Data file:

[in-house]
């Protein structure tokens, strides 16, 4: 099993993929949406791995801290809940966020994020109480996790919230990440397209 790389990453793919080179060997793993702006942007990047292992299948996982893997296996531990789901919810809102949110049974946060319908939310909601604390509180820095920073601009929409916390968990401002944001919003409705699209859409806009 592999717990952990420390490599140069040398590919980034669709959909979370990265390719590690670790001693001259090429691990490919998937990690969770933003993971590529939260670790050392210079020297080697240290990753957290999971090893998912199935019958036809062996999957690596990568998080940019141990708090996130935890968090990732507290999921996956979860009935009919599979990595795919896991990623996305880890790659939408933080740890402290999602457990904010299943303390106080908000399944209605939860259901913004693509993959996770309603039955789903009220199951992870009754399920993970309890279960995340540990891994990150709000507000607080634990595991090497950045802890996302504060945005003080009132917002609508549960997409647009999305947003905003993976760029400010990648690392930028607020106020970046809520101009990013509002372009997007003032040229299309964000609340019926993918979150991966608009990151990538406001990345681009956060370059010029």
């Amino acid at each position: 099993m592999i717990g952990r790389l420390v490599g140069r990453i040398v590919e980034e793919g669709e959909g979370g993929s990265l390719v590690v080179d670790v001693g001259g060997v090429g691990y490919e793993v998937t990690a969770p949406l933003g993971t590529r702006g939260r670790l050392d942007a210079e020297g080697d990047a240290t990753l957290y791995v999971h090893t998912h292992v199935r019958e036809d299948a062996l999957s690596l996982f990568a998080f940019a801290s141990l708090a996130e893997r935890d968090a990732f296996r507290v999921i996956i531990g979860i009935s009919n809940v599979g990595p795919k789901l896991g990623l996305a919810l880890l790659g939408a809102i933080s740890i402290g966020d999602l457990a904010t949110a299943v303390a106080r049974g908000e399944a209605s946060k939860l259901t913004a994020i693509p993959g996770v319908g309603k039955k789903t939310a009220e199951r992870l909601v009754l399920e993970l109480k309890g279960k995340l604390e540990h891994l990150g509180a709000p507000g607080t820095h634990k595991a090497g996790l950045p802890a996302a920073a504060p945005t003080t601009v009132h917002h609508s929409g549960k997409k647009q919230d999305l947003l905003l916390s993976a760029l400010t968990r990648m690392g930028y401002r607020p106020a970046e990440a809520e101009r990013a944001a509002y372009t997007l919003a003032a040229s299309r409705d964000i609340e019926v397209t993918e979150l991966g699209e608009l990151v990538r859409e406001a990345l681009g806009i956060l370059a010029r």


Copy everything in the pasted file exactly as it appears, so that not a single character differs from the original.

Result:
[in-house]
């Protein structure tokens, strides 16, 4: 099993993929949406791995801290809940966020994020109480996790919230990440397209 790389990453793919080179060997793993702006942007990047292992299948996982893997296996531990789901919810809102949110049974946060319908939310909601604390509180820095920073601009929409916390968990401002944001919003409705699209859409806009 592999717990952990420390490599140069040398590919980034669709959909979370990265390719590690670790001693001259090429691990490919998937990690969770933003993971590529939260670790050392210079020297080697240290990753957290999971090893998912199935019958036809062996999957690596990568998080940019141990708090996130935890968090990732507290999921996956979860009935009919599979990595795919896991990623996305880890790659939408933080740890402290999602457990904010299943303390106080908000399944209605939860259901913004693509993959996770309603039955789903009220199951992870009754399920993970309890279960995340540990891994990150709000507000607080634990595991090497950045802890996302504060945005003080009132917002609508549960997409647009999305947003905003993976760029400010990648690392930028607020106020970046809520101009990013509002372009997007003032040229299309964000609340019926993918979150991966608009990151990538406001990345681009956060370059010029």
């Amino acid at each position: 099993m592999i717990g952990r790389l420390v490599g140069r990453i040398v590919e980034e793919g669709e959909g979370g993929s990265l390719v590690v080179d670790v001693g001259g060997v090429g691990y490919e793993v998937t990690a969770p949406l933003g993971t590529r702006g939260r670790l050392d942007a210079e020297g080697d990047a240290t990753l957290y791995v999971h090893t998912h292992v199935r019958e036809d299948a062996l999957s690596l996982f990568a998080f940019a801290s141990l708090a996130e893997r935890d968090a990732f296996r507290v999921i996956i531990g979860i009935s009919n809940v599979g990595p795919k789901l896991g990623l996305a919810l880890l790659g939408a809102i933080s740890i402290g966020d999602l457990a904010t949110a299943v303390a106080r049974g908000e399944a209605s946060k939860l259901t913004a994020i693509p993959g996770v319908g309603k039955k789903t939310a009220e199951r992870l909601v009754l399920e993970l109480k309890g279960k995340l604390e540990h891994l990150g509180a709000p507000g607080t820095h634990k595991a090497g996790l950045p802890a996302a920073a504060p945005t003080t601009v009132h917002h609508s929409g549960k997409k647009q919230d999305l947003l905003l916390s993976a760029l400010t968990r990648m690392g930028y401002r607020p106020a970046e990440a809520e101009r990013a944001a509002y372009t997007l919003a003032a040229s299309r409705d964000i609340e019926v397209t993918e979150l991966g699209e608009l990151v990538r859409e406001a990345l681009g806009i956060l370059a010029r």